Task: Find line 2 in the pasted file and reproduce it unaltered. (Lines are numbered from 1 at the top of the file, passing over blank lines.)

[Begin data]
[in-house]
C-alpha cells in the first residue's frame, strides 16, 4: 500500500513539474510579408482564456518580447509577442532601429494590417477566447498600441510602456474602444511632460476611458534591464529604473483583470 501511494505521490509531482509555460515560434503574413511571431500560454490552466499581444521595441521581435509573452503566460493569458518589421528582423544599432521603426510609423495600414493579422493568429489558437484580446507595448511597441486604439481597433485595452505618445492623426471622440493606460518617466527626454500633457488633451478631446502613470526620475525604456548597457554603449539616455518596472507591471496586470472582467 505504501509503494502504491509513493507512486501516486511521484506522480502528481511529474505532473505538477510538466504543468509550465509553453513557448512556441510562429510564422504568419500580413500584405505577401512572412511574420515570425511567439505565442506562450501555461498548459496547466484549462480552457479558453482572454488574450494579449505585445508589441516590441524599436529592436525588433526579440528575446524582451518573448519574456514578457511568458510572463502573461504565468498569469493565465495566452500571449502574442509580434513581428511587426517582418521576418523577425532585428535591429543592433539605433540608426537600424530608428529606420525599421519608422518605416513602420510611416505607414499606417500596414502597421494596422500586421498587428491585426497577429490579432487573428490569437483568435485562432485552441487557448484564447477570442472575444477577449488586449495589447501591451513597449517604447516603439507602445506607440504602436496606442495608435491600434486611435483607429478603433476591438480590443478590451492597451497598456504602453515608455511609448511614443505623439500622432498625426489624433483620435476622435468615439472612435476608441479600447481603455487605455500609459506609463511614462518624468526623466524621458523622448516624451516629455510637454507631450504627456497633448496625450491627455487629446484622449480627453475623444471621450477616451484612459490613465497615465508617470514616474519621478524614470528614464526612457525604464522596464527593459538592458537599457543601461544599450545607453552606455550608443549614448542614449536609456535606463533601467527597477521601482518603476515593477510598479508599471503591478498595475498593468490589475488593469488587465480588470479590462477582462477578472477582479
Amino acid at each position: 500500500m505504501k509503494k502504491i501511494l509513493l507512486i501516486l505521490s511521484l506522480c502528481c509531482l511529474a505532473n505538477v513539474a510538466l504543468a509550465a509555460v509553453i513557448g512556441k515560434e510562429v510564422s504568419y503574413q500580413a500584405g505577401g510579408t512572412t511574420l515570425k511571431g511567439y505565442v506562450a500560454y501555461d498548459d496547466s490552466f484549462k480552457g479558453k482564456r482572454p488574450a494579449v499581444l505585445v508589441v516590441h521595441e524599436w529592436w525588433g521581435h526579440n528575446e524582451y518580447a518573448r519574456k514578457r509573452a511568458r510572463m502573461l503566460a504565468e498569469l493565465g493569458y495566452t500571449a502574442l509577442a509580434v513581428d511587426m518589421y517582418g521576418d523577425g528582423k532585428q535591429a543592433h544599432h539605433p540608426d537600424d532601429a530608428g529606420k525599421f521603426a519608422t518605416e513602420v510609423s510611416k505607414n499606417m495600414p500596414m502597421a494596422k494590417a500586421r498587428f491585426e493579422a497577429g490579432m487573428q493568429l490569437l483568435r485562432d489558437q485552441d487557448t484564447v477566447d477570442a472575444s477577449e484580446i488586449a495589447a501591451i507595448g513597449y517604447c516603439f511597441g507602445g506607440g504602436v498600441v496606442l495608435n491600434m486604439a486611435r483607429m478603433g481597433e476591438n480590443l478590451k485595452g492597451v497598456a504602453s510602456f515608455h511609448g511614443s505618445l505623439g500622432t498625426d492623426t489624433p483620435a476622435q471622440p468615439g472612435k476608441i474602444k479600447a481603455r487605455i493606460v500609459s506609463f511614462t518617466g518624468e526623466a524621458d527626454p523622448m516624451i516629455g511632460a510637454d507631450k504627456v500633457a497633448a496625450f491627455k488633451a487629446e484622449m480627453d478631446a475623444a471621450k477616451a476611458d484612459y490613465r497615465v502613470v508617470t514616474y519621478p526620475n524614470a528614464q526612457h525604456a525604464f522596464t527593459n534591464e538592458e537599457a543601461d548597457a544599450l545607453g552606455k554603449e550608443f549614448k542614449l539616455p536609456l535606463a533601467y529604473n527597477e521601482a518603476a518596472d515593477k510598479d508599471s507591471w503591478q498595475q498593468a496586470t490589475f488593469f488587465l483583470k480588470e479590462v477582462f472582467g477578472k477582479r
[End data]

C-alpha cells in the first residue's frame, strides 16, 4: 500500500513539474510579408482564456518580447509577442532601429494590417477566447498600441510602456474602444511632460476611458534591464529604473483583470 501511494505521490509531482509555460515560434503574413511571431500560454490552466499581444521595441521581435509573452503566460493569458518589421528582423544599432521603426510609423495600414493579422493568429489558437484580446507595448511597441486604439481597433485595452505618445492623426471622440493606460518617466527626454500633457488633451478631446502613470526620475525604456548597457554603449539616455518596472507591471496586470472582467 505504501509503494502504491509513493507512486501516486511521484506522480502528481511529474505532473505538477510538466504543468509550465509553453513557448512556441510562429510564422504568419500580413500584405505577401512572412511574420515570425511567439505565442506562450501555461498548459496547466484549462480552457479558453482572454488574450494579449505585445508589441516590441524599436529592436525588433526579440528575446524582451518573448519574456514578457511568458510572463502573461504565468498569469493565465495566452500571449502574442509580434513581428511587426517582418521576418523577425532585428535591429543592433539605433540608426537600424530608428529606420525599421519608422518605416513602420510611416505607414499606417500596414502597421494596422500586421498587428491585426497577429490579432487573428490569437483568435485562432485552441487557448484564447477570442472575444477577449488586449495589447501591451513597449517604447516603439507602445506607440504602436496606442495608435491600434486611435483607429478603433476591438480590443478590451492597451497598456504602453515608455511609448511614443505623439500622432498625426489624433483620435476622435468615439472612435476608441479600447481603455487605455500609459506609463511614462518624468526623466524621458523622448516624451516629455510637454507631450504627456497633448496625450491627455487629446484622449480627453475623444471621450477616451484612459490613465497615465508617470514616474519621478524614470528614464526612457525604464522596464527593459538592458537599457543601461544599450545607453552606455550608443549614448542614449536609456535606463533601467527597477521601482518603476515593477510598479508599471503591478498595475498593468490589475488593469488587465480588470479590462477582462477578472477582479